Look, I know I'm the best, and no one in the terror-combat community has ever questioned my bravery. Not in 25 proud years of service. I'm a legend around here.
But, honestly, dangling one-handed from the leg of a helicopter is not as easy as you'd think.
Clearly, I'm at a terrific physical disadvantage. The terrorists in this chopper are heavily armed, and I accidentally dropped my gun about 25 miles ago. Furthermore, all I'm wearing is this stylish but tight-fitting suit, which was, in retrospect, not the best choice of apparel. With both arms stretched up over my head like this, it's really bunching up around the shoulders, cutting off my circulation, and constricting my neck rather uncomfortably, making it difficult to breathe. A flexible windbreaker would have been much more practical. Oh well, maybe next time.
No. There shouldn't be a next time. I need to start putting more thought into such life-or-death decisions. You'd think I'd have learned from the last eight times I found myself in this situation. Only two weeks ago, I grabbed onto an elevator cord to zoom up the empty shaft, just above a rising plume of fire. Sure, I escaped the blaze, but I almost got demoted for reckless behavior. Plus, the blisters were just unbelievable. Actually, they still haven't gone away, which is certainly not making my present predicament any easier to cope with.
I'm telling you, these helicopter legs were not built to hang from.
There's this coating on them that makes the surface very slippery. Some sort of polymer—perhaps a varnish of some kind? It's hard to tell from this angle, but whatever it is, it certainly wasn't applied with the people who might be holding on for dear life in mind.
Boy, I did not think this through.
Still, I've got to stop the terrorists! I guess the obvious move here would be to hoist myself up and break into the cockpit. But even if I were able to maintain my grip in the freezing-cold air while this helicopter flies at speeds exceeding 150 mph, the terrorists probably had the good sense to lock the doors before they took off. In fact, I bet helicopter doors auto-lock so people don't fall out and end up hanging onto the legs—which, as I've already pointed out, is fairly difficult.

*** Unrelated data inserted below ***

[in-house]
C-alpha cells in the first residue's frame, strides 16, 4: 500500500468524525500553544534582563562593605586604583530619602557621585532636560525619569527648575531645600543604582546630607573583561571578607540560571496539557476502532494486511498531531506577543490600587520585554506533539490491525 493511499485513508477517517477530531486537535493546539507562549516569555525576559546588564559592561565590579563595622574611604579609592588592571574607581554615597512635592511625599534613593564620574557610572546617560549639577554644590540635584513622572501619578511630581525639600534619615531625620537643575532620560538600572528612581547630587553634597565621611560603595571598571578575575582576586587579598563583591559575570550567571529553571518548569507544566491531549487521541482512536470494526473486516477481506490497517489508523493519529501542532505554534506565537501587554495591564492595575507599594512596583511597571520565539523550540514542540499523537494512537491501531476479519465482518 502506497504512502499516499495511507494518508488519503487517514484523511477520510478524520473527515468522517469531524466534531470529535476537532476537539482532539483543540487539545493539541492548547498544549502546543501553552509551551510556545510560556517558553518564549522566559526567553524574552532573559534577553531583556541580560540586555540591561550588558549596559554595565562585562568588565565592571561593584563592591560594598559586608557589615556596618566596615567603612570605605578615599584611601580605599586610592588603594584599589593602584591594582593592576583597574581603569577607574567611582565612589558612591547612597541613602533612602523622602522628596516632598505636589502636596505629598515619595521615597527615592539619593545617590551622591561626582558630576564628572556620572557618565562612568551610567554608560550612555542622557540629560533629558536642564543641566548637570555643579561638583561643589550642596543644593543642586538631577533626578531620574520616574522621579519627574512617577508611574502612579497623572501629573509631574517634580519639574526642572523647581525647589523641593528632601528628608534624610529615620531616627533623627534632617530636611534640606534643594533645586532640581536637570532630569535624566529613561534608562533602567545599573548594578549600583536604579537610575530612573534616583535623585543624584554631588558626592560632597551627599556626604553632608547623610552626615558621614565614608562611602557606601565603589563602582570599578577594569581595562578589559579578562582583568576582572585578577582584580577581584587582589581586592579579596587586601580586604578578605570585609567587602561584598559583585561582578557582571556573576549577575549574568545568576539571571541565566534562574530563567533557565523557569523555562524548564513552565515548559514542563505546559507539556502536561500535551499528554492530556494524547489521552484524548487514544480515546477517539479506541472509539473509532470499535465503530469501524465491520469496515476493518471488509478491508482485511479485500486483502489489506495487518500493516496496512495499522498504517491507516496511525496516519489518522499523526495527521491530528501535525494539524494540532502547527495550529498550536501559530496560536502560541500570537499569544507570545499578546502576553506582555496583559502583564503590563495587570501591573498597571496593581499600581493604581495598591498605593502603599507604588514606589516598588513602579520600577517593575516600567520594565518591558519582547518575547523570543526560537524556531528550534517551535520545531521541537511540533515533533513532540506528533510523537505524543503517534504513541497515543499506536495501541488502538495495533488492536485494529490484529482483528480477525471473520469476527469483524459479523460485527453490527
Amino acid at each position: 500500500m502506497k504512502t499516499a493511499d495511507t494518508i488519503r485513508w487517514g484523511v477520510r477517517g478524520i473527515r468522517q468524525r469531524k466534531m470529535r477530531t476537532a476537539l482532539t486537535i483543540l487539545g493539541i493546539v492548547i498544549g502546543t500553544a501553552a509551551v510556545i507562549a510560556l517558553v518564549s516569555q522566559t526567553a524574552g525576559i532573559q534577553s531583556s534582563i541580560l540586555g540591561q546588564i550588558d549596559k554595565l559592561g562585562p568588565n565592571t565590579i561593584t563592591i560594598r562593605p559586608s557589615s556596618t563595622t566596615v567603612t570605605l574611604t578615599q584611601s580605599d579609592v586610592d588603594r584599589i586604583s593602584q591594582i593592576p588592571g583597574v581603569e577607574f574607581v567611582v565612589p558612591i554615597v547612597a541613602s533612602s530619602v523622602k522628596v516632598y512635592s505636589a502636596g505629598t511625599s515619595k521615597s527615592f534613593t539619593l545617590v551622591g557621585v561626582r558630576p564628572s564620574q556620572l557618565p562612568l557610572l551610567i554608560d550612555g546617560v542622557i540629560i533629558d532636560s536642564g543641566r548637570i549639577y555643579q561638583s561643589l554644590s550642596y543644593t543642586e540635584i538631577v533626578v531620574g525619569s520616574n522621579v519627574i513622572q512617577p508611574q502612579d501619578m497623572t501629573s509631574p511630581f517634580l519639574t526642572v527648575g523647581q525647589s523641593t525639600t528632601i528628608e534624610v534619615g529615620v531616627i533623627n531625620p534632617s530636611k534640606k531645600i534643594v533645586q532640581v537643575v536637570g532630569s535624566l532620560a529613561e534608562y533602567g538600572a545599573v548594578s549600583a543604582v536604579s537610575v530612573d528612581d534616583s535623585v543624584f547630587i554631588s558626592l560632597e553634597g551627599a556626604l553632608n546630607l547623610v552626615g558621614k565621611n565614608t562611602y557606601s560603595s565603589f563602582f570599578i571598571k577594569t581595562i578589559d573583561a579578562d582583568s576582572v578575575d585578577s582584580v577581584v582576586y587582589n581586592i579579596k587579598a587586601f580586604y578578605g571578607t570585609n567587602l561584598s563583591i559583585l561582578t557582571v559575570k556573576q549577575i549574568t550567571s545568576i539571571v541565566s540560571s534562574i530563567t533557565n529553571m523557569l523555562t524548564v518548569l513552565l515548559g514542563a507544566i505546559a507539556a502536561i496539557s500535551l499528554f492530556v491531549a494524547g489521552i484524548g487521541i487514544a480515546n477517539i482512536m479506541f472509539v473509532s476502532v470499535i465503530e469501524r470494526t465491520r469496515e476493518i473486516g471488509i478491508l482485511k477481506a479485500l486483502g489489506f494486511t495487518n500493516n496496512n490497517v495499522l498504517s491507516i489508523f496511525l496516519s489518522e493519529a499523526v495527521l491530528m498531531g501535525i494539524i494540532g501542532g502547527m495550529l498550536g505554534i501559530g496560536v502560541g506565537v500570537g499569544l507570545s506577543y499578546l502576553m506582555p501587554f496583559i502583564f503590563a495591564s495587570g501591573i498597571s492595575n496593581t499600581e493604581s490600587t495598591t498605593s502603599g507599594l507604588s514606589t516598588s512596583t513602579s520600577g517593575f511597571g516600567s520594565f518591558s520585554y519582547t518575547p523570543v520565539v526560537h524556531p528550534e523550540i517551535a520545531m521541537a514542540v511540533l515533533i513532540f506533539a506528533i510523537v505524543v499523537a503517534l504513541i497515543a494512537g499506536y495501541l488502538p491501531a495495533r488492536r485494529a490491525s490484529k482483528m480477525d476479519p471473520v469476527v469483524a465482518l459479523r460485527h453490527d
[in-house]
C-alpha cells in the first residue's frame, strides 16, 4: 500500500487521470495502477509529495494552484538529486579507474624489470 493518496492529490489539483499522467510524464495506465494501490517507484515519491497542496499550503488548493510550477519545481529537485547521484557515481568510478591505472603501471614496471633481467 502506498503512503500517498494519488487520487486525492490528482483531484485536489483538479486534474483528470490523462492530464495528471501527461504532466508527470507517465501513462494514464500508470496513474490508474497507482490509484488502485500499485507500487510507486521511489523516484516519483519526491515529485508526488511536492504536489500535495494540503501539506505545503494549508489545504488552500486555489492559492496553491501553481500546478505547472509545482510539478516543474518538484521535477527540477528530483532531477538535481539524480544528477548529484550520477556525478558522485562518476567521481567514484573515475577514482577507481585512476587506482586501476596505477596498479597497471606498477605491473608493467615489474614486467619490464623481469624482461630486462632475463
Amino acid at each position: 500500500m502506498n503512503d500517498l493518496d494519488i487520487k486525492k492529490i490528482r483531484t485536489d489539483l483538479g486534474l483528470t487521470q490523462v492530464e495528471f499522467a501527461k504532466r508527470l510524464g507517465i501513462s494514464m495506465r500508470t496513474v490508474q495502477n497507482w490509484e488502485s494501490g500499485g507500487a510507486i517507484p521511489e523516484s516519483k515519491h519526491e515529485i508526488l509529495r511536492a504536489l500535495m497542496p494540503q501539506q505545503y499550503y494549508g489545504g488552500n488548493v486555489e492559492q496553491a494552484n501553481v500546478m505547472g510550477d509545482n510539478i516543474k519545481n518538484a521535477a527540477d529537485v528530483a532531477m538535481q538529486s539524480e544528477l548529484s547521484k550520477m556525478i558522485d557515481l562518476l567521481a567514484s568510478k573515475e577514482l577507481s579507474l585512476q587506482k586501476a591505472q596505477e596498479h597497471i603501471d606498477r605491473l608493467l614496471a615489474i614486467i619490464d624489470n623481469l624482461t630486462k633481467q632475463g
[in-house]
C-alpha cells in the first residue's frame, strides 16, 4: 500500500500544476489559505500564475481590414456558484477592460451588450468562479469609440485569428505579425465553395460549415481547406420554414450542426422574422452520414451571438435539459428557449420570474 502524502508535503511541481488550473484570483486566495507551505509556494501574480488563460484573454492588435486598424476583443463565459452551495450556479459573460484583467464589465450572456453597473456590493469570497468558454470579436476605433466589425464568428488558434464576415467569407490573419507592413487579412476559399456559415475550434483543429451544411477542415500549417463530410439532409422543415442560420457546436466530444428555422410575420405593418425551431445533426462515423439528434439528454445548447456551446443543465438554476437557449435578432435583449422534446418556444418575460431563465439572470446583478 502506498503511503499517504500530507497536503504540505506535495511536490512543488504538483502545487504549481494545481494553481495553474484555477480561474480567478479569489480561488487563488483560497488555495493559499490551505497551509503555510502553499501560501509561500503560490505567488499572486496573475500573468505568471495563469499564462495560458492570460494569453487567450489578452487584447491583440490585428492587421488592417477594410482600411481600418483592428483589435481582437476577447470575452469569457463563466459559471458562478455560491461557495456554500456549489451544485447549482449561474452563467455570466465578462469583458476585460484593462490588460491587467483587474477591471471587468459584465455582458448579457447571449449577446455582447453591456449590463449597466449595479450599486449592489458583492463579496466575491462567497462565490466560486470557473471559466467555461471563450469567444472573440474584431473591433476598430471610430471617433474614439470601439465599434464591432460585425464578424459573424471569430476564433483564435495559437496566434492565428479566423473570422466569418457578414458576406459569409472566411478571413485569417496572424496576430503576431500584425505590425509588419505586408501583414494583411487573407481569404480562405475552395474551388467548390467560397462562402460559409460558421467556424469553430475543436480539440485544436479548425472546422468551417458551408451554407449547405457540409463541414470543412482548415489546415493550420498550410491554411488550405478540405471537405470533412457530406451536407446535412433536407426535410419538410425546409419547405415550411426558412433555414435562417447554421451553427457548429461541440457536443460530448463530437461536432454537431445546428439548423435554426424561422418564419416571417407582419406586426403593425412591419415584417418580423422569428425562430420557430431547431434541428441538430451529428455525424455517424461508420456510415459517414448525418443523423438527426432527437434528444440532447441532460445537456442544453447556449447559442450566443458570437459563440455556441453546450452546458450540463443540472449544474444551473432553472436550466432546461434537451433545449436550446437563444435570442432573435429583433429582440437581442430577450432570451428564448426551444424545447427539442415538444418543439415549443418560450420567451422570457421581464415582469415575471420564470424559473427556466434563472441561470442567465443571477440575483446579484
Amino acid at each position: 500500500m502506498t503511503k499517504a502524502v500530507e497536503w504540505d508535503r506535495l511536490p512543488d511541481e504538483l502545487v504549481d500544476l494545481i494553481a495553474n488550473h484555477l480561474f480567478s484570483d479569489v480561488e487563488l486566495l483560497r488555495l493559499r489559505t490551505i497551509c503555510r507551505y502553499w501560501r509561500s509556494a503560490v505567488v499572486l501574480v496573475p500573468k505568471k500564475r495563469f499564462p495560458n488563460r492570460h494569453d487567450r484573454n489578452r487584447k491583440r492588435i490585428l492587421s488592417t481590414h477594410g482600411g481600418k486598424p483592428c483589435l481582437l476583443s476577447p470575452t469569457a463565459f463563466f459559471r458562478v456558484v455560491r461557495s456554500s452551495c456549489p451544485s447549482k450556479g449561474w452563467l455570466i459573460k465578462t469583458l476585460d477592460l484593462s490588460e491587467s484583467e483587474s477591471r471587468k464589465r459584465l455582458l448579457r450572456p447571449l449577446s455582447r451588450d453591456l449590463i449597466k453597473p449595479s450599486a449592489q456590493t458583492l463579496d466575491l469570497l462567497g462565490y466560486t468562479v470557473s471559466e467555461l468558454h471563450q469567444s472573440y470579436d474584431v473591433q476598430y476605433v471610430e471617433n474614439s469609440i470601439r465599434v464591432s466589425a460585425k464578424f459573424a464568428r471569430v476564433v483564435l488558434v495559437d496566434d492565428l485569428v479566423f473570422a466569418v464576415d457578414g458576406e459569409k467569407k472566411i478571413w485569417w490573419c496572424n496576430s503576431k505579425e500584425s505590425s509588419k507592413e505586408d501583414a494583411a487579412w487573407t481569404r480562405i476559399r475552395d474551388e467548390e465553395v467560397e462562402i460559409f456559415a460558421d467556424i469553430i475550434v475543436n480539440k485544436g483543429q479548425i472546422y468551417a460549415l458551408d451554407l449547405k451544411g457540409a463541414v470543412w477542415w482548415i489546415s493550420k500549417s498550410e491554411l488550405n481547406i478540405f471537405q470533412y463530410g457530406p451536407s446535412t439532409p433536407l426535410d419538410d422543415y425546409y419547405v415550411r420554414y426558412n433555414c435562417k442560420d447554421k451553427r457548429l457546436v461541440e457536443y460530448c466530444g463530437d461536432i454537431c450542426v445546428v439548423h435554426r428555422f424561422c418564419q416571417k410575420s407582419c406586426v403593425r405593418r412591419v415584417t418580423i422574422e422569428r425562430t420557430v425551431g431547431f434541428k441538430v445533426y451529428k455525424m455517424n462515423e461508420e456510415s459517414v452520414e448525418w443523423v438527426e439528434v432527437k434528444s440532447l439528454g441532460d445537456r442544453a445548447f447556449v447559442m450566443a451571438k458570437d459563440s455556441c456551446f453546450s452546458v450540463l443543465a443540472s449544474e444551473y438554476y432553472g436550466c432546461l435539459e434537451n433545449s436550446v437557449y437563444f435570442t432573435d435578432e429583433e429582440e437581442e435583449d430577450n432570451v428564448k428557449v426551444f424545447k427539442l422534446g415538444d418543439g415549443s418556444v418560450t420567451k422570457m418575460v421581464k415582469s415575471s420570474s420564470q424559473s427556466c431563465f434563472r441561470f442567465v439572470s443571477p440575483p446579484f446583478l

No two ways about it: Helicopters were designed to be ridden inside the cockpit.
Realistically, what am I going to do to get myself out of this mess? Wait for one of the terrorists to hear a noise and come out here to check, at which point I'll have to somehow catapult him over me and out the door while flinging myself into the hold? I don't even know if that's possible. And, once inside, I'll just have a whole group of angry, machine gun–wielding terrorists hellbent on destroying America to deal with.
Good God, what was I thinking?
Assuming I can get to the pilot—which, given the incredible fatigue I'm already experiencing, coupled with the virtual uselessness of my now-frozen limbs, is a long shot at best—how will I fly the helicopter to safety?
This all seemed like a great idea in the heat of the moment, but now I'm beginning to think my actions were a bit hasty. I don't even know these people, and what I do know about them isn't good. They certainly are not flying very safely. Hell, I'm not even sure they're licensed to operate an aircraft in the state of California.
Even though I have promised myself dozens of times to stop, take a deep breath, and figure out the safest, most sensible way to combat terrorists before leaping headlong into an impossibly one-sided scenario, here I am, flopping around like a rag doll from the bottom of a helicopter. Again. I'm hopeless.
Come on, get it together, man! You've swung between two buildings on hastily constructed zip lines and escaped from dingy basement torture rooms way worse than this before. You're an American hero, Special Agent Pat Carter! You're invincible!
Oh, Christ, we're headed right for that construction site, just as the helicopter seems to be running out of gas.
I seriously hope the backup units I somehow managed to call beforehand and outline this entire hypothetical scenario to are waiting with the proper paperwork to book these criminals when we all jump out at the last minute and tumble to the ground safely on that huge landfill just ahead. Only then will this foolish stunt have been worth the hassle.